LA CONNER — Dottie the cow wasn’t quite ready to become a filmmaker.
The buxom beast, due to give birth in August, took a little coaxing by Ben Mesman — son of Alan Mesman and the next in line to run Mesman dairy farm — to strap the GoPro video camera to her head to capture a cow’s view of the milking pen.
The footage captured would lend yet another perspective to Jan Haaken’s documentary on dairy farms in Skagit and Whatcom counties.
Haaken and her crew spent part of last week filming at Mesman’s and at Harmony Dairy farm, compiling just part of the footage that will span across an entire season by the time they finish early next year.
Haaken’s goal with the film is to shed light on the complexity of modern dairy farming and tell the positive story she says often goes untold.
“I think there is a kind of mystification about what goes on at farms,” she said last Wednesday, between setting up different shots at Mesman Farm.
Haaken grew up visiting grandparents in Skagit Valley and saw how dairy farms changed over the years. She also saw things from both a rural and an urban perspective — a divide that is greater than ever, she said.
It’s a very different world than the one I used to visit at Christmas,” she said. “I just began to wonder what happened to dairy farming here.”
Haaken said between the increased ethical commitments farmers make these days and the vast technological innovations — like Mesman’s robotic milking system and Farm Power LLC, which uses manure to produce electricity — make the surviving modern dairies a story worth telling.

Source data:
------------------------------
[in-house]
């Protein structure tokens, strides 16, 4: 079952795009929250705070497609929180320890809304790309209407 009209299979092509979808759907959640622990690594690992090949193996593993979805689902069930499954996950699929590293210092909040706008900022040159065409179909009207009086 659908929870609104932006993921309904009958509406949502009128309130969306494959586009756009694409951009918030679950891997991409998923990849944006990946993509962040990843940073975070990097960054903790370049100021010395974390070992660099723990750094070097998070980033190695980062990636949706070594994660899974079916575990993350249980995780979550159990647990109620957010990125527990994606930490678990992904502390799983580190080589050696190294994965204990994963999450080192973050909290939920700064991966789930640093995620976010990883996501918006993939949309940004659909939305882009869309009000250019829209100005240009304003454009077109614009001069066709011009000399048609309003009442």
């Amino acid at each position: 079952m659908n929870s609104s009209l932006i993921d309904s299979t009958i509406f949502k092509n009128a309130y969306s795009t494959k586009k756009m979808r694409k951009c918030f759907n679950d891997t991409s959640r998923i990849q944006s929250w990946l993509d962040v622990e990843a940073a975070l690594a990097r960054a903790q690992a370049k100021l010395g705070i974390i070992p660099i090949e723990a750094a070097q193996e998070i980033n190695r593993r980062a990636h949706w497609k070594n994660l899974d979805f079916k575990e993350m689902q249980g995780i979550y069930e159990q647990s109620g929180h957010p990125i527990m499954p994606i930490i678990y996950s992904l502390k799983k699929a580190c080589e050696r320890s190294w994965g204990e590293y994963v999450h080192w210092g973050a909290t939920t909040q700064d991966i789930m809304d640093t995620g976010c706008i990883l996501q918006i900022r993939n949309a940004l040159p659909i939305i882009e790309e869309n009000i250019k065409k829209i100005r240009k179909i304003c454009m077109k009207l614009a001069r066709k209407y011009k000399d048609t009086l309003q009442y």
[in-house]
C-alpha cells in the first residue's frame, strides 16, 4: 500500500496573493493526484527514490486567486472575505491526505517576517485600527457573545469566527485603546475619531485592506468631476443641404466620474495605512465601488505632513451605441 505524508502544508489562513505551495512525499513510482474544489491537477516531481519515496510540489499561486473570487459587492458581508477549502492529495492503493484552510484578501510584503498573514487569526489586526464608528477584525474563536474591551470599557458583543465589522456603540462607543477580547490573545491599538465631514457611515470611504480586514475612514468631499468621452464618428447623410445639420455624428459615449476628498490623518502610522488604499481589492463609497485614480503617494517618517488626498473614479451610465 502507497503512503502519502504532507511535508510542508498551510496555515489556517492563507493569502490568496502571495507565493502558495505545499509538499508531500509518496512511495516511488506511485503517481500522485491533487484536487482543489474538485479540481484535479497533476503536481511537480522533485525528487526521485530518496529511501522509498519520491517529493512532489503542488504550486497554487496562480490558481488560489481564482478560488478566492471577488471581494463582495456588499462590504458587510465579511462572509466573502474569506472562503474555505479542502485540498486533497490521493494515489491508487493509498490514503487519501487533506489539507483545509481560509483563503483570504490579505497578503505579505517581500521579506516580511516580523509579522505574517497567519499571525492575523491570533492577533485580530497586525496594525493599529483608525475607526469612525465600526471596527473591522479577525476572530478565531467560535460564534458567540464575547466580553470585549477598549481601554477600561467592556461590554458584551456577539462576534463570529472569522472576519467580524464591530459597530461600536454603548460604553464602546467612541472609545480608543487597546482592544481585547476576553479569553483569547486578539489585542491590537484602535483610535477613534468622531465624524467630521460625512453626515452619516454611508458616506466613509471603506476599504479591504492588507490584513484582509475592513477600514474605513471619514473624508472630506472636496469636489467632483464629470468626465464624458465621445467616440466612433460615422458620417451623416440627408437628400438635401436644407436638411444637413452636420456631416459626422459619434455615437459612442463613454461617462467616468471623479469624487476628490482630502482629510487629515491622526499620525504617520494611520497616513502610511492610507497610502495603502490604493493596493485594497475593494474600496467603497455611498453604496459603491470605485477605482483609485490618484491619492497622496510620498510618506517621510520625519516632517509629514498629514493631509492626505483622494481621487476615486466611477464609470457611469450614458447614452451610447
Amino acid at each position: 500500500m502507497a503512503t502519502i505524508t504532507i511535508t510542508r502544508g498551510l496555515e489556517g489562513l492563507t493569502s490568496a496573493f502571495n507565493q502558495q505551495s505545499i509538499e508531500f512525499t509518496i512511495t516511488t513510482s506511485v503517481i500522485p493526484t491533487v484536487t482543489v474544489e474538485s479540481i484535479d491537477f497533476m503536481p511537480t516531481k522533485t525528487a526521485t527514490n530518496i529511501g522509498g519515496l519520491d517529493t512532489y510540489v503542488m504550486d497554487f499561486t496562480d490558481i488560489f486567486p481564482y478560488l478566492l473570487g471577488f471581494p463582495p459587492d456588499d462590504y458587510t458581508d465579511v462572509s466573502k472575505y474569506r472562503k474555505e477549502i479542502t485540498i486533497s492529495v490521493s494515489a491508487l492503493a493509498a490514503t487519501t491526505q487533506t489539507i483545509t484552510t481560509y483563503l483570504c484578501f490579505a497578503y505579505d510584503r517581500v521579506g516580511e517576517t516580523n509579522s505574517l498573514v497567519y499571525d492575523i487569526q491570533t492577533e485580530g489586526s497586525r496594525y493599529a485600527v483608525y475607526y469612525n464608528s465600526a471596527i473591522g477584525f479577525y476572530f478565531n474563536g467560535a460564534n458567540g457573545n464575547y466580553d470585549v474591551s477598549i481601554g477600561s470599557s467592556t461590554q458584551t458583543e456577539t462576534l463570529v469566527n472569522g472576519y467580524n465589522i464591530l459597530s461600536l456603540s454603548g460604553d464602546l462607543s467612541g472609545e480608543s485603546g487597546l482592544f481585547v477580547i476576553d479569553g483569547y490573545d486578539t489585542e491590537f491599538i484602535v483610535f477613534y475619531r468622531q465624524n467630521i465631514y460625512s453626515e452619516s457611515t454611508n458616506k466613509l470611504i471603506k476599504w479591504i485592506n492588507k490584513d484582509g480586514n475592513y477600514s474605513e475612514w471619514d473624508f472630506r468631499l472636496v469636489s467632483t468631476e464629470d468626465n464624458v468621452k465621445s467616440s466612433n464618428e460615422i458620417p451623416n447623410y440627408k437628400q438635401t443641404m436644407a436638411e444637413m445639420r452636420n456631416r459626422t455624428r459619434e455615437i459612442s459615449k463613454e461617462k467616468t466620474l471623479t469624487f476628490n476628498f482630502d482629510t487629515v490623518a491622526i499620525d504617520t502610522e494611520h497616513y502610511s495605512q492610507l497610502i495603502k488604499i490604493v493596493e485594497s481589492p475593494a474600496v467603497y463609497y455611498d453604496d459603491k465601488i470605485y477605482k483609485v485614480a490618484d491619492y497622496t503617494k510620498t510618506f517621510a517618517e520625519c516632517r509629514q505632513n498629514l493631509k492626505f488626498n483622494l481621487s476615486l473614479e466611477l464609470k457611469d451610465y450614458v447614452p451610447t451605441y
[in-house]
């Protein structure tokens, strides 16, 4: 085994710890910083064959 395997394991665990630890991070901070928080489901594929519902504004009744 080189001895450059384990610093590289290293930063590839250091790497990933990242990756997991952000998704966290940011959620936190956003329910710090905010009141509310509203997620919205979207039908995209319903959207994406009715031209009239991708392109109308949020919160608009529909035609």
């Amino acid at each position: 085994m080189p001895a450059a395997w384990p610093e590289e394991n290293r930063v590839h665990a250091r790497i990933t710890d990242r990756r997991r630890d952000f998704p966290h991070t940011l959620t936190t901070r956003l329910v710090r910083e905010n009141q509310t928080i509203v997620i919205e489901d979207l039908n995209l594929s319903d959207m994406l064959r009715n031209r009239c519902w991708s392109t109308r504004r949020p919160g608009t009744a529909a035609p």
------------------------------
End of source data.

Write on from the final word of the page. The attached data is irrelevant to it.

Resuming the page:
Haaken, a psychologist who teaches at Portland State University, has completed five documentary films on stressful jobs in stressful places. For her latest project, tentatively titled “Milk Men: The Amazing World of Dairy Farmers,” she enlisted the help of her son, Caleb Heymann, to direct the photography, and hired two other crew members — Eric Remme, the assistant cameraman, and Bob Ridgley, location sound — to round out her film staff.
Dairy farms, she said, make for a good story as the ones still doing it have had to struggle to survive.
“My interest is to show how problems of modernity converge on the farms,” she said. “So much is at risk, so there’s inherent drama.”
Alan Mesman said he was glad to allow Haaken’s crew to film at his farm, as he hoped it would shed a positive light on his work. His son, Ben, who plans to take over the farm someday, helped motivate the elder Mesman to open his farm to the documentarians.
“They’re trying to show the good side of dairy,” Ben Mesman said. “It’s been good.”
Before fitting the camera on Dottie’s forehead, Haaken’s crew had captured some footage from the top of the feeder as Alan Mesman hauled it through the barn where the cows are fed. On another day, they had attached the camera to one of the robotic milking arms and gathered spinning views of the milking process.
But filming on a dairy farm did present a few technical problems for the film crew.
Manure and mud made keeping the gear clean a challenge, Remme said. And he wasn’t accustomed to being around cows.
During filming one day, the crew set up out in a field with some younger cows that turned out to be a little more friendly than Remme and Heymann expected.
“They’re friendly, they’re young and they want to play,” Remme said. “But it wouldn’t be a good play date.”
Haaken said she expects to film at other dairies and locations around Skagit and Whatcom counties several times between now and next spring. If all goes as planned, she’ll have a rough cut of the 50- to 80-minute film to show in Mount Vernon next summer.
She said she hopes her film will show how much has changed while so much else has stayed the same.
“It’s interesting how many transformative changes have taken place,” Haaken said. “But the basic principles have stood the test of time.”
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